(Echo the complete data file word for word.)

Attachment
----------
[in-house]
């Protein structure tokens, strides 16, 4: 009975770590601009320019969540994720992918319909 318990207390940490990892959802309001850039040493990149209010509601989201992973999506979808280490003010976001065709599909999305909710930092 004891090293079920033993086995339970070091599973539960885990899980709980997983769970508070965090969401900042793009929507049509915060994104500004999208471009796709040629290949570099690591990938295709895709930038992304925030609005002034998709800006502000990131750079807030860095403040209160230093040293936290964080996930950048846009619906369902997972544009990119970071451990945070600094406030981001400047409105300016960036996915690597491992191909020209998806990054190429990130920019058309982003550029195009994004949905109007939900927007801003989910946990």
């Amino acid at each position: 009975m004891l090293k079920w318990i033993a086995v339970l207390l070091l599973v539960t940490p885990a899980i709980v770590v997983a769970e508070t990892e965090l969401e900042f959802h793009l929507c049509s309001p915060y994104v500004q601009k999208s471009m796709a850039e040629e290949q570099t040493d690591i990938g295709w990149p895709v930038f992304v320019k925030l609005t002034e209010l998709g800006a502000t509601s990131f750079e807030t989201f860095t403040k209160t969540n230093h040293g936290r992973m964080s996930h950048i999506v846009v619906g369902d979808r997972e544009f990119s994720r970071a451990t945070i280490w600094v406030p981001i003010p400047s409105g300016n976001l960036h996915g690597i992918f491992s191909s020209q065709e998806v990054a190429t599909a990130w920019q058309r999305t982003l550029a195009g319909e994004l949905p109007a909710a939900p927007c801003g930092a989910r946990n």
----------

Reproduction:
[in-house]
């Protein structure tokens, strides 16, 4: 009975770590601009320019969540994720992918319909 318990207390940490990892959802309001850039040493990149209010509601989201992973999506979808280490003010976001065709599909999305909710930092 004891090293079920033993086995339970070091599973539960885990899980709980997983769970508070965090969401900042793009929507049509915060994104500004999208471009796709040629290949570099690591990938295709895709930038992304925030609005002034998709800006502000990131750079807030860095403040209160230093040293936290964080996930950048846009619906369902997972544009990119970071451990945070600094406030981001400047409105300016960036996915690597491992191909020209998806990054190429990130920019058309982003550029195009994004949905109007939900927007801003989910946990």
């Amino acid at each position: 009975m004891l090293k079920w318990i033993a086995v339970l207390l070091l599973v539960t940490p885990a899980i709980v770590v997983a769970e508070t990892e965090l969401e900042f959802h793009l929507c049509s309001p915060y994104v500004q601009k999208s471009m796709a850039e040629e290949q570099t040493d690591i990938g295709w990149p895709v930038f992304v320019k925030l609005t002034e209010l998709g800006a502000t509601s990131f750079e807030t989201f860095t403040k209160t969540n230093h040293g936290r992973m964080s996930h950048i999506v846009v619906g369902d979808r997972e544009f990119s994720r970071a451990t945070i280490w600094v406030p981001i003010p400047s409105g300016n976001l960036h996915g690597i992918f491992s191909s020209q065709e998806v990054a190429t599909a990130w920019q058309r999305t982003l550029a195009g319909e994004l949905p109007a909710a939900p927007c801003g930092a989910r946990n």